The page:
white-fillings

What are white fillings?

White fillings are metal-free dental restorations that are used to repair tooth decay and minor fractures in your teeth. They look very natural as opposed to silver amalgam fillings, so most of the time people will have no clue they are actually there. There are two main types of white filling: composite resin and glass ionomer. The first is by far the most aesthetic of the two and comes in many shades that can be used to blend in with your natural tooth.

What are composite fillings?

Composite filings are made from glass and plastic compounds. They are what we in the profession refer to as white fillings because they are the most commonly used white filling material. Technology is improving all the time and they are going from strength to strength.

They are great for small to medium sized cavities- any larger and inlay, onlays or dental crowns should be considered.

In Australia, in private practice, these are what we predominantly use and they are suitable for restoring both front and back teeth. Whilst composite fillings can be matched very closely, they will over time stain and discolour somewhat. This can often be polished but the aesthetics do fade over time depending on what you are eating and drinking and if you smoke. The same thing happens to natural teeth, only they tend to be a little smoother- so get slightly less affected.

Composite fillings are good as they are bonded to your teeth. They are conservative in nature, only requiring removal of the decay if there is a cavity and just the freshening up of the surface if a chip or a fracture has occurred. They help support and reinforce the remaining tooth structure. Fillings are nearly always completed in a single visit and and the charge depends on the number of surfaces that the filling goes onto.

Studies show white fillings last slightly less than their silver counterparts at an average of around 8 years. There are many factors that affect how long a filling will last including the amount of supporting tooth, shape of the cavity, bite of the person, oral hygiene, if they grind their teeth, if teeth are missing, the technique used by the dentist, the type of composite and more!

What are glass ionomer fillings?

Glass ionomer fillings are made of acrylic and a certain type of glass material. They are available in different shades like composite but don’t blend in in quite the same way and colours can’t be mixed together. Their main benefit is that they act as a reservoir for fluoride, helping to protect your tooth from decay. Glass ionomer fillings don’t shrink in the same way that composite does but they are weaker and don’t wear as well. for this reason they tend to be used more for linings and topped with composite or as temporary restorations or as fillings in children or people who are very high risk of decay. They can also be useful in areas around the gum line or at the neck of the teeth where recession and toothbrush abrasion has occurred, assuming aesthetics are not critical in which case composite would be better.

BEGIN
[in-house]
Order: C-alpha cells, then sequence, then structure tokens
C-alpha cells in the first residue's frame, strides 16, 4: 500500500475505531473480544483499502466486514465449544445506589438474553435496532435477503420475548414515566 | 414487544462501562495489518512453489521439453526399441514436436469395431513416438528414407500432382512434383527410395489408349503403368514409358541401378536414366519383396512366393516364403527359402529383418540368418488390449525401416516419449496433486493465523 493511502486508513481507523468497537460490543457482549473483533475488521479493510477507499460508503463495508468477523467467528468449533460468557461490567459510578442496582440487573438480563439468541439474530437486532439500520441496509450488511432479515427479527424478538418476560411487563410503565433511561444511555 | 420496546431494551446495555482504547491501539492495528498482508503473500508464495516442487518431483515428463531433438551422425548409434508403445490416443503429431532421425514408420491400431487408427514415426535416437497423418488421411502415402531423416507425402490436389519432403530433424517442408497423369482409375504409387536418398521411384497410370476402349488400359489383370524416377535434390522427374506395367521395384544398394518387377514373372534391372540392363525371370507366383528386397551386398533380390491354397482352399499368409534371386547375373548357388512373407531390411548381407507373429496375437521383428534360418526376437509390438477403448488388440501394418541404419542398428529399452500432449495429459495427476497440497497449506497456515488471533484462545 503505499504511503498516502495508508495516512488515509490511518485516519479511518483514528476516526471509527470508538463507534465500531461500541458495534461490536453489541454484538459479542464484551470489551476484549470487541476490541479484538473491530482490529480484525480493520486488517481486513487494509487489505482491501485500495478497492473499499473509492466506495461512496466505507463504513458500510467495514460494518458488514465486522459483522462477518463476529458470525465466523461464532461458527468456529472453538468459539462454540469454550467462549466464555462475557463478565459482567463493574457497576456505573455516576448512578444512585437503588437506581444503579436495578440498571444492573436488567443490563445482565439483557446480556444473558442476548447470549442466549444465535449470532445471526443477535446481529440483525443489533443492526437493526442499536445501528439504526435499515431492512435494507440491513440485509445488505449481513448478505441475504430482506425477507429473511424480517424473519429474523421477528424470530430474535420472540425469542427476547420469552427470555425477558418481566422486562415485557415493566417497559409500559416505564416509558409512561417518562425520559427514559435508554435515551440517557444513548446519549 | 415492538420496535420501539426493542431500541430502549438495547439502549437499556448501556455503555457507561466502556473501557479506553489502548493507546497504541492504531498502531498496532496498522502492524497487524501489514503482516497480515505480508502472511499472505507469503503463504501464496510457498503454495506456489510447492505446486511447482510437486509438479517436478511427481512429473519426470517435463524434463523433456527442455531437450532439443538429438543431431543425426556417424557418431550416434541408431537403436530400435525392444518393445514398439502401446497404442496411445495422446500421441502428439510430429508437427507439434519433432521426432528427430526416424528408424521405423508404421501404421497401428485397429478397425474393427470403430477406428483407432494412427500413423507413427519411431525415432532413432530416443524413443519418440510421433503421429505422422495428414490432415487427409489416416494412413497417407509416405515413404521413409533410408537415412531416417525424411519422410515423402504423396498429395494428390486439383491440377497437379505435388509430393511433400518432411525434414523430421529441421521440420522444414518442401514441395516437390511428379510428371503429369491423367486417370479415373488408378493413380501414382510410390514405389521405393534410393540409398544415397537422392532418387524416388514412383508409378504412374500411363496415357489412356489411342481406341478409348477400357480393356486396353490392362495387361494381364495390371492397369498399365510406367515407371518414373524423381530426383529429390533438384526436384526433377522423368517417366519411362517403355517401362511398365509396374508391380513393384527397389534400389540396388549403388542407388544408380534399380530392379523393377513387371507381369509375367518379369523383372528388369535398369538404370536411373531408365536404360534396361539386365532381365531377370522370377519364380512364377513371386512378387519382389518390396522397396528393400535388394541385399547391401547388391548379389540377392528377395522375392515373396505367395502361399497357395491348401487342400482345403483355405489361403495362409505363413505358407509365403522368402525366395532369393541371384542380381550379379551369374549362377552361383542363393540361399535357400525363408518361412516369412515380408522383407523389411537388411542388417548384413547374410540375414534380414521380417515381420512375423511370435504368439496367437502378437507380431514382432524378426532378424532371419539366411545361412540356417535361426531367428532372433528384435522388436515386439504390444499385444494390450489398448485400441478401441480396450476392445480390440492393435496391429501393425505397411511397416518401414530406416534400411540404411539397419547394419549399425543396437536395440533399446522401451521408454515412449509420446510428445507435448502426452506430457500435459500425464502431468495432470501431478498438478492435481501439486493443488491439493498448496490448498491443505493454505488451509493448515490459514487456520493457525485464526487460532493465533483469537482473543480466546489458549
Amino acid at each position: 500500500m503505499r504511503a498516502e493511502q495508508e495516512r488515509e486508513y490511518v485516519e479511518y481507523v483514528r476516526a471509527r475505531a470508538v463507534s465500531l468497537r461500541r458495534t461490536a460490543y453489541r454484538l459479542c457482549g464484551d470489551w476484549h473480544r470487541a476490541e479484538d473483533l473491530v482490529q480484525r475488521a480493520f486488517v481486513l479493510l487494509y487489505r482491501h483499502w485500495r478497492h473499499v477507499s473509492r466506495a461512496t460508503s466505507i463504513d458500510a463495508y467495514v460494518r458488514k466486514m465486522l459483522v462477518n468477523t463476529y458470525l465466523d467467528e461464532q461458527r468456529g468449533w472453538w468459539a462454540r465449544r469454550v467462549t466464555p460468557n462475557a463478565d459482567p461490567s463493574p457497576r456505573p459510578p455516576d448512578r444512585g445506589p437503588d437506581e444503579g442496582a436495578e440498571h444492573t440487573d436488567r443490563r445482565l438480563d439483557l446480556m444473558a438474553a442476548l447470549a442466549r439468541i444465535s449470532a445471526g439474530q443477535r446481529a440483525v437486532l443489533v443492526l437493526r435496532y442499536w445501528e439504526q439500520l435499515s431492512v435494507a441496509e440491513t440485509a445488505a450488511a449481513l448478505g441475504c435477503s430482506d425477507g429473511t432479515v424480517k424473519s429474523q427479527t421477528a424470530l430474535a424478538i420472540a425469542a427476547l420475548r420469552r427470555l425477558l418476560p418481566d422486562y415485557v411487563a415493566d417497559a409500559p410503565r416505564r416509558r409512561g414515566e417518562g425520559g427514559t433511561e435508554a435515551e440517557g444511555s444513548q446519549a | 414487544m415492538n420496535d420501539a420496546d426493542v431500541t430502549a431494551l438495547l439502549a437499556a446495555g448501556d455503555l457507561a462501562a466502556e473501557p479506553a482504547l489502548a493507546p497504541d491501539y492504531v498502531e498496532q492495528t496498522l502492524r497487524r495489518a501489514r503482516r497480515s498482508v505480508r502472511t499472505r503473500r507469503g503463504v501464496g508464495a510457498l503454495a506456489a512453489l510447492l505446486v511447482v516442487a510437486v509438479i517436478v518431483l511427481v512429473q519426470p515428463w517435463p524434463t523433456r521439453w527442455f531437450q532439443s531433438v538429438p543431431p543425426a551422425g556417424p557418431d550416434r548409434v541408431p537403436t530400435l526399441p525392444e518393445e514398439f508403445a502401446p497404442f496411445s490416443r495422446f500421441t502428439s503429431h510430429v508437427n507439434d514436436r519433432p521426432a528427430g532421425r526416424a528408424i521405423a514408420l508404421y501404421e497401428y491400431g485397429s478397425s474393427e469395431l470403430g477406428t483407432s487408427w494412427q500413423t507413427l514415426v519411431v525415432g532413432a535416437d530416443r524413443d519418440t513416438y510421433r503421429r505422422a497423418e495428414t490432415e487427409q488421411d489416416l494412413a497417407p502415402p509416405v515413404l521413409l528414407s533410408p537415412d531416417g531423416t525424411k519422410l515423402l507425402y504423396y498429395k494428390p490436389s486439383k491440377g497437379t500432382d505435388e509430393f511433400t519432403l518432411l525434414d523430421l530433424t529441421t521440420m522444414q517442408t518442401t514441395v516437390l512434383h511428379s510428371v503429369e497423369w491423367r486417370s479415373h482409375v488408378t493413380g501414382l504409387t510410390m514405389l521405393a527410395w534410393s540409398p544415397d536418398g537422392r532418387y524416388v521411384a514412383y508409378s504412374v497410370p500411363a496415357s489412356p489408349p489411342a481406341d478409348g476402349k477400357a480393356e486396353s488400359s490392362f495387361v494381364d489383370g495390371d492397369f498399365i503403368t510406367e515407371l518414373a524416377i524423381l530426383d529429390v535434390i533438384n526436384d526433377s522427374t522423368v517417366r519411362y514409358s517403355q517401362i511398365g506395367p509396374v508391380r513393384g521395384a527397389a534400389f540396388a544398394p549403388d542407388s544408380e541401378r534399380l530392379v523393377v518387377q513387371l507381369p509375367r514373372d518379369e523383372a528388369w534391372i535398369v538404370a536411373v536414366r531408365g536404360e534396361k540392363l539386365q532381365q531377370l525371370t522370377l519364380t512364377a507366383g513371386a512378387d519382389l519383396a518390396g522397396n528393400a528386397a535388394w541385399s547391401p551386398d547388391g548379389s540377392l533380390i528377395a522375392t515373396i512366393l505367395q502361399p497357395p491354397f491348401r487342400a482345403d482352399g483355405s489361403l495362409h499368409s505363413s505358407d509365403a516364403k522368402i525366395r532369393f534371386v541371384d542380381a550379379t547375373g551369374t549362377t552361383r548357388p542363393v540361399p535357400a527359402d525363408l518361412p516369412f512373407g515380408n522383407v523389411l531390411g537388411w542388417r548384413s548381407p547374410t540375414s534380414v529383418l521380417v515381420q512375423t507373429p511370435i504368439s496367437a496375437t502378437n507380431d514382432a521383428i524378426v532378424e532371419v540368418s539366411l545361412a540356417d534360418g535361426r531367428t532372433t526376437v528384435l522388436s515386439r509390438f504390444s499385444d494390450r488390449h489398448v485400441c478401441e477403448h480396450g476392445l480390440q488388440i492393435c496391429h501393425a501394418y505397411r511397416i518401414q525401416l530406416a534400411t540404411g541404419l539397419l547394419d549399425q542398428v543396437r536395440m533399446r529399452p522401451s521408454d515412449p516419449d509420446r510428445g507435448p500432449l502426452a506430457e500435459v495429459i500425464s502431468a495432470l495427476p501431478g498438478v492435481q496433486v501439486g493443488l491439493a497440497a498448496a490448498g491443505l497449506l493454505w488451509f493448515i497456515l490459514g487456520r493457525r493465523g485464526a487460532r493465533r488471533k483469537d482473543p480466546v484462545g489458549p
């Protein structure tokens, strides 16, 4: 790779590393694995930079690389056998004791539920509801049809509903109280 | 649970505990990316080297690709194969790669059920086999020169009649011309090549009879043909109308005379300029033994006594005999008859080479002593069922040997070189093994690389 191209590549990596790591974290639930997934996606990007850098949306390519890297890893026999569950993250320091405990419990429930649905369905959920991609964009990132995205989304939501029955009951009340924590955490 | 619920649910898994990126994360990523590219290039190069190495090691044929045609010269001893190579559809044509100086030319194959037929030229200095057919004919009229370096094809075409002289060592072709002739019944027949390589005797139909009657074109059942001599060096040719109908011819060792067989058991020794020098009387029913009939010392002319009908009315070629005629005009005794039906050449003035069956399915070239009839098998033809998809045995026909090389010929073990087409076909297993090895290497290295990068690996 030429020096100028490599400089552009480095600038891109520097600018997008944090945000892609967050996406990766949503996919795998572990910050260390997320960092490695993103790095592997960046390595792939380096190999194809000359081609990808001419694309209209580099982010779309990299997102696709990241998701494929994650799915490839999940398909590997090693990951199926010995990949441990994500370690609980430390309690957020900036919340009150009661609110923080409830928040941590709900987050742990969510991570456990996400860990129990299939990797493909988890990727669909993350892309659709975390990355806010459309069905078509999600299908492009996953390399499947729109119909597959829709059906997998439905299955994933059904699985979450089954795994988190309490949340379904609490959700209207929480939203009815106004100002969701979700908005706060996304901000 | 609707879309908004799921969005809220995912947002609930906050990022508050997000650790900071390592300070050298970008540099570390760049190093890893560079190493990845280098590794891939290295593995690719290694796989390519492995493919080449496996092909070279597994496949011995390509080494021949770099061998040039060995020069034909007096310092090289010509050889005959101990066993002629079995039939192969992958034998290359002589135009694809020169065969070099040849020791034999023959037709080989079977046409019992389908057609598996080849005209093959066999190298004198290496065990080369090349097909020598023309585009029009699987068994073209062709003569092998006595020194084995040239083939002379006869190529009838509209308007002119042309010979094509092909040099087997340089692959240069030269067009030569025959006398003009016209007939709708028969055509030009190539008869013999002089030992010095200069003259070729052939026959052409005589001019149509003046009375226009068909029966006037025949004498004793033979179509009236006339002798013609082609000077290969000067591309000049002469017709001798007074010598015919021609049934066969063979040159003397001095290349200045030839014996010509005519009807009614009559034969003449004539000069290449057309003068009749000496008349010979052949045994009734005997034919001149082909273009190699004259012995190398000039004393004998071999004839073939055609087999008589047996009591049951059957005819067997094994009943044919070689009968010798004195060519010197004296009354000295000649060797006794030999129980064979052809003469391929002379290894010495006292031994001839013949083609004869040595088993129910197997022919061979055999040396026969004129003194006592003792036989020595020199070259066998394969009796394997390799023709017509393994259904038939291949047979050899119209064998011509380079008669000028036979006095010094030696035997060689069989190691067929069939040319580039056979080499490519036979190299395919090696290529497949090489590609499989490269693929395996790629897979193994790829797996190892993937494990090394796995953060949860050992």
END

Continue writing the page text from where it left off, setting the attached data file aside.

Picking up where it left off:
What problems should I expect after getting white fillings?

white-fillingsYou can get all the problems with white fillings that you can get with any other sort of filling. Sensitivity is a little more common and if the fillings are left slightly high, they are very unforgiving and need the dentist to adjust the bite. Some settle in a couple of days but if they don’t- then pop back to get it adjusted. Sensitivity when eating cold foods and drinks or sweets may occur but should settle pretty quickly. Sometimes, if the cavity is deep and near the sensitive tooth pulp, it is possible that you may experience pain after the filling. If it doesn’t settle, then sometimes a root canal treatment may be necessary to stop the pain and keep the tooth. If you experience anything out of the ordinary, or things aren’t improving, or getting worse, give us a call and pop back in so we can check it. Over time, your fillings will actually wear and deteriorate; they may crack or come away from the side. In such cases, the filling will simply need to be replaced. Your dentist will check all your fillings at each six month recall so it’s important to keep up with your regular recalls.

What happens when I go to the dentist?

We will check for any chips, cracks, decay, fractures, abrasion and anything else that may need filling to protect it. Sometimes fillings aren’t necessary and we just need to monitor the situation- regular care is important if we are doing this. If possible we prefer to treat things preventatively rather than drilling and filling. Each time you replace a filling you always end up taking away a little more tooth so ideally you do this only when necessary. X-rays are crucial in diagnosing decay in between the teeth and ensuring we catch things early so they remain small. We take them about every 2 years if you are low risk, more often if you get decay more frequently.